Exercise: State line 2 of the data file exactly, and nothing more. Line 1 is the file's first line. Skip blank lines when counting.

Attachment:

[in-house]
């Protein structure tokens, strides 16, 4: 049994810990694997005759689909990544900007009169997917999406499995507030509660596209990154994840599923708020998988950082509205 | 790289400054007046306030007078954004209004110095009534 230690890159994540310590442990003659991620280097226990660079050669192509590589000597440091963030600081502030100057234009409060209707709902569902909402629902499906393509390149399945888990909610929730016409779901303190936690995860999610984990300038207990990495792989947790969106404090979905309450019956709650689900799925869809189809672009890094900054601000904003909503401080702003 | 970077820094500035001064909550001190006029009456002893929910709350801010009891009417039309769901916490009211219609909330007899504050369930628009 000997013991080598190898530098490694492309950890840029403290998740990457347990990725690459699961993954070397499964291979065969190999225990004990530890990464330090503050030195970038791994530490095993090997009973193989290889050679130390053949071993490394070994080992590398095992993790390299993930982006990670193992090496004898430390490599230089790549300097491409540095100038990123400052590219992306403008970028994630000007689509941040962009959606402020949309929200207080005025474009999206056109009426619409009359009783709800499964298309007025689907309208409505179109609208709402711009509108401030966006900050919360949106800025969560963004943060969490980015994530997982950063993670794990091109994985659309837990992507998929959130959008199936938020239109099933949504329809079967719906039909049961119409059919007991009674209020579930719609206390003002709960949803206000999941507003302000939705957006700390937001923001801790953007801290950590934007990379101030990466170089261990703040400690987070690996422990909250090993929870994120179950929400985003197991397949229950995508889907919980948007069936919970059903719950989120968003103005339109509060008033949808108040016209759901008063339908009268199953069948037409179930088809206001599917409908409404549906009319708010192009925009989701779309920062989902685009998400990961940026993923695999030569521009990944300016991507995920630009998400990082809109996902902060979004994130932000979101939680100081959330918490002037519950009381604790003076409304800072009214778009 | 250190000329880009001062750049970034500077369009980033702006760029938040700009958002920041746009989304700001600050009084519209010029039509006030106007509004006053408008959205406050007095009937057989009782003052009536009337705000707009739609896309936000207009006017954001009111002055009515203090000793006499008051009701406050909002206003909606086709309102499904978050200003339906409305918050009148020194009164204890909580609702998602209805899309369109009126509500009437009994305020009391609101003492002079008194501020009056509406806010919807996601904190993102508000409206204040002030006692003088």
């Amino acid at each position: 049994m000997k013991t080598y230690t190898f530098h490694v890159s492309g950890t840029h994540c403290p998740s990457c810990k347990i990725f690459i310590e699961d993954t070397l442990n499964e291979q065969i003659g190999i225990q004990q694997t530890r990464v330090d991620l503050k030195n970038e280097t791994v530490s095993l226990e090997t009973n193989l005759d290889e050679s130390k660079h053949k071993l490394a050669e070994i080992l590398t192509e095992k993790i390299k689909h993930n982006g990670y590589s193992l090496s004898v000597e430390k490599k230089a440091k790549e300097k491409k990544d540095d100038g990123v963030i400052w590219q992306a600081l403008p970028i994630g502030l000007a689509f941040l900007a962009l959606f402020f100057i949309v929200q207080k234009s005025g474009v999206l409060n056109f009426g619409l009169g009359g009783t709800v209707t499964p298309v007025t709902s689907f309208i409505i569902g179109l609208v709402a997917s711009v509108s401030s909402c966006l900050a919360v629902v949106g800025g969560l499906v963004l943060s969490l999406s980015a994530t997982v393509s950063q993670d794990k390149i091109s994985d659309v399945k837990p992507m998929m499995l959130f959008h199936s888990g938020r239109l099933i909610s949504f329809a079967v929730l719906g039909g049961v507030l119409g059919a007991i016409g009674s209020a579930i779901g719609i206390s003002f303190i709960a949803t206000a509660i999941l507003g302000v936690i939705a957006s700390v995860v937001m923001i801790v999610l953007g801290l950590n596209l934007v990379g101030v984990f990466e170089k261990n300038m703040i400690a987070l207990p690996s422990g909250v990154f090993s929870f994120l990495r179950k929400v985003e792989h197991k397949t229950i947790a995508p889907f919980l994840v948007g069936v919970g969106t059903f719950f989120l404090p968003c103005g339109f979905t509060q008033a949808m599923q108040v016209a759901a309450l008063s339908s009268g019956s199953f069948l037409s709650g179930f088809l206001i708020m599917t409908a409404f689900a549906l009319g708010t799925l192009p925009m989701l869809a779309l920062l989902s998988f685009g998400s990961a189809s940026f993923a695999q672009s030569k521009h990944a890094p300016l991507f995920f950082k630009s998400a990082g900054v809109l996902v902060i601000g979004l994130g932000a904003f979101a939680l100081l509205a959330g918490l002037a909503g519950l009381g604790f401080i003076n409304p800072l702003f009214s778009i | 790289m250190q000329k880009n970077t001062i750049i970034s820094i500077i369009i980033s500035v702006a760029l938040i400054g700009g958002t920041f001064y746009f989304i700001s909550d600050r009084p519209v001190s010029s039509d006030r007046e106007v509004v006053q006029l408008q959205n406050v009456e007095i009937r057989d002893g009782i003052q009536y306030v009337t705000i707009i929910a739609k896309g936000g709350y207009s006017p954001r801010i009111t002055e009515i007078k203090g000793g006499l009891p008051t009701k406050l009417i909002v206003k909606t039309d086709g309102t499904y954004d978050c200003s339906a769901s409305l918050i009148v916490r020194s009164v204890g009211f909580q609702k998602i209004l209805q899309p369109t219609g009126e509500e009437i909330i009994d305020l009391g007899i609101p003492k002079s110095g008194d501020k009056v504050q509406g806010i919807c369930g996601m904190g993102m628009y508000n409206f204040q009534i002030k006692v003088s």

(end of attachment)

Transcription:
């Protein structure tokens, strides 16, 4: 049994810990694997005759689909990544900007009169997917999406499995507030509660596209990154994840599923708020998988950082509205 | 790289400054007046306030007078954004209004110095009534 230690890159994540310590442990003659991620280097226990660079050669192509590589000597440091963030600081502030100057234009409060209707709902569902909402629902499906393509390149399945888990909610929730016409779901303190936690995860999610984990300038207990990495792989947790969106404090979905309450019956709650689900799925869809189809672009890094900054601000904003909503401080702003 | 970077820094500035001064909550001190006029009456002893929910709350801010009891009417039309769901916490009211219609909330007899504050369930628009 000997013991080598190898530098490694492309950890840029403290998740990457347990990725690459699961993954070397499964291979065969190999225990004990530890990464330090503050030195970038791994530490095993090997009973193989290889050679130390053949071993490394070994080992590398095992993790390299993930982006990670193992090496004898430390490599230089790549300097491409540095100038990123400052590219992306403008970028994630000007689509941040962009959606402020949309929200207080005025474009999206056109009426619409009359009783709800499964298309007025689907309208409505179109609208709402711009509108401030966006900050919360949106800025969560963004943060969490980015994530997982950063993670794990091109994985659309837990992507998929959130959008199936938020239109099933949504329809079967719906039909049961119409059919007991009674209020579930719609206390003002709960949803206000999941507003302000939705957006700390937001923001801790953007801290950590934007990379101030990466170089261990703040400690987070690996422990909250090993929870994120179950929400985003197991397949229950995508889907919980948007069936919970059903719950989120968003103005339109509060008033949808108040016209759901008063339908009268199953069948037409179930088809206001599917409908409404549906009319708010192009925009989701779309920062989902685009998400990961940026993923695999030569521009990944300016991507995920630009998400990082809109996902902060979004994130932000979101939680100081959330918490002037519950009381604790003076409304800072009214778009 | 250190000329880009001062750049970034500077369009980033702006760029938040700009958002920041746009989304700001600050009084519209010029039509006030106007509004006053408008959205406050007095009937057989009782003052009536009337705000707009739609896309936000207009006017954001009111002055009515203090000793006499008051009701406050909002206003909606086709309102499904978050200003339906409305918050009148020194009164204890909580609702998602209805899309369109009126509500009437009994305020009391609101003492002079008194501020009056509406806010919807996601904190993102508000409206204040002030006692003088």